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Vaccines are hailed as one of the most important public health achievements of the 20th century, fundamentally changing how clinicians prevent and treat disease and substantially impacting public health (Poland, Murray & Bonilla-Guerrero, 2007).

At a time of increasing demand and market for vaccines, SMi are proud to hold their 4th Biannual Vaccines Summit, bringing together the key players of the vaccine industry to work towards saving and enhancing lives.
Discover the newest developments in the four main fields of the vaccine industry: HIV, Cancer, Pandemic Flu and Neglected and Paediatric Diseases, and find out what the key market leaders do to overcome challenges to work towards their goals.

Who should attend and why:

As a vaccine manufacturer, hearing about your competitor’s vaccine manufacturing capabilities and strategies will enable you to identify their strengths and weaknesses, allowing you to exploit your competitive advantage and respond to future market opportunities faster.
Putting you face to face with the key players of the vaccines manufacturing field and government delegates will allow you to build up relationships for your biotechnology company that could lead to successful partnerships and invaluable advice on corporate strategy, funding and investment into research and development.
Meeting the people behind vaccine technology will give you a deeper insight into the industry and will allow you to establish relationships between your government organisation that will lead to successful health campaigns to ensuring domestic and global health.
The exceptional networking possibilities for CROs at this event will give you the opportunity to present your research and development capabilities, allowing you to position your company most effectively in the corporate landscape.

Our exceptional speaker line-up includes:
  • Dr Juergen Zorn, Senior Medical Manager, Pharmacovigilance, Novartis Vaccines and Diagnostics GmbH & Co. KG
  • Dr Ashoni Arora, Wyeth
  • Dr Volker Brauer, Medical Manager, Development Pandemic Influenza Vaccines, Novartis Vaccines and Diagnostics GmbH & Co. KG
  • Dr Tony Colegate, Influenza Technical Affairs Manager, Novartis
  • Dr Anne Fiquet, Study Design & Evaluation Manager, Clinical Development, Sanofi Pasteur MSD

Conference programme

8:30 Registration & Coffee

9:00 Chairman's Opening Remarks

John Dong

John Dong, President & Chief Scientific Officer, GenPhar

9:10 PROGRESS IN HIV VACCINE DEVELOPMENT: POST STEP ERA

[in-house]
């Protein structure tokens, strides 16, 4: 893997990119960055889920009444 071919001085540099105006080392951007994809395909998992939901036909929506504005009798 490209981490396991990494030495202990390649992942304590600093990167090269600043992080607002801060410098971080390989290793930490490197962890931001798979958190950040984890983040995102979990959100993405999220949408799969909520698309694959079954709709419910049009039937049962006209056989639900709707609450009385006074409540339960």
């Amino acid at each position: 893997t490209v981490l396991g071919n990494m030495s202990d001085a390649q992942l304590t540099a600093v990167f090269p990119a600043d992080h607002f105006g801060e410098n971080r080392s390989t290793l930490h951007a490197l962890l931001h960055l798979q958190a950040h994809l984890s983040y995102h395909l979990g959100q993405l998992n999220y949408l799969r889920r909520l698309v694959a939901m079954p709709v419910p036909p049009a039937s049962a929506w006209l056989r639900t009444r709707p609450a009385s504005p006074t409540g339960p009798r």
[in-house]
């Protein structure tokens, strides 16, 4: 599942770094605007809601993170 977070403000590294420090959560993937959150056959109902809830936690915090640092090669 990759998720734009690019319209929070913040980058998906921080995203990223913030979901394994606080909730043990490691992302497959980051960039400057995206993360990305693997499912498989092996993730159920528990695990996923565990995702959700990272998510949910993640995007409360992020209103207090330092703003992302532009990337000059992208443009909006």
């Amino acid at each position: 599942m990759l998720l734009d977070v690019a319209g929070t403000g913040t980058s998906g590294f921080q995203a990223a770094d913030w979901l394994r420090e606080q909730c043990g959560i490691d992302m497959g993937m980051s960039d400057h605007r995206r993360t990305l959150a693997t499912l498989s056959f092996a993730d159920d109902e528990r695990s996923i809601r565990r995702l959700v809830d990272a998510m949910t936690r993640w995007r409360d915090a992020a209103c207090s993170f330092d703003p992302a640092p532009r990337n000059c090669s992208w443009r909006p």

Juliana McElrath

Juliana McElrath, Director of Laboratories for HIV Vaccine Trial Network, Fred Hutchinson Cancer Research Center

  • Why did the Merck HIV Vaccine Fail?
  • What biological mechanisms may explain why enhancement of HIV infection potentially occurred in the vaccinated subgroup with previous Ad5 immunity?
  • Do T cell-based vaccines have a role in protecting against HIV infection or disease?  
  • What investigations are needed to move the field forward

9:50 HIV PROPHYLACTIC VACCINES ARE POINTLESS

Angus Dalgleish

Angus Dalgleish, Professor of Oncology, Onyvax

·                 Non-neutalising epitopes
·                 Targets to prevent disease
·                  Pitfalls of prophylactic vaccines

10:30 Morning Coffee

11:00 NOVEL LIPOSOMAL VACCINE FORMULATIONS

Andrew Bacon

Andrew Bacon, Principal Scientist, Lipoxen PLC

• Liposomal vaccines

• Versatile delivery systems for vaccine antigens

• Co-delivery protein and DNA vaccines

• ‘Virtual Conjugate’ polysaccharide vaccines in liposomes

• Oppurtunities for new vaccine products

11:40 "PROGRESS IN THE DEVELOPMENT OF A MENINGOCOCCAL SEROGROUP B VACCINE" - A SIGNIFICANT UNMET NEED

Ashoni Arora

Ashoni Arora, Vaccines Clinical Research, Wyeth-Lederle Vaccines & Paediatrics

12:20 Networking Lunch

13:50 CADVAX-BASED VACCINE PLATFORM FOR DEVELOPING SAFE AND EFFECTIVE VACCINES AGAINST LETHAL VIRAL INFECTIONS SUCH AS EBOLA

John Dong

John Dong, President & Chief Scientific Officer, GenPhar

·                 How a vaccine starts from a concept to a product
·                 Challenges that can be expected in the progress of vaccine development
·                 HPV to cervical cancer: the facts and statistics
·                 Mechanism of Cervarix’s function in immunizing against HPV

14:30 NEGLECTED DISEASES: NEW OPPORTUNITIES

Graham Clarke

Graham Clarke, Chief Executive Officer, ImmunoBiology Ltd

16:00 Chairman’s Closing Remarks

8:30 Registration & Coffee

9:00 Chairman's Opening Remarks

John Dong

John Dong, President & Chief Scientific Officer, GenPhar

9:10 TACKLING JAPANESE ENCEPHALITIS

Christoph Klade

Christoph Klade, Vice President, Technology Development & Clinical Immunology, InterCell A G

·                 The evolution of Japanese Encephalitis
·                 Addressing the need for Japanese Encephalitis vaccines
·                 Progress update on Intercell’s phase 3 vaccine candidate
·                 Japanese Encephalitis’s geographical spread and it’s impact on vaccine sales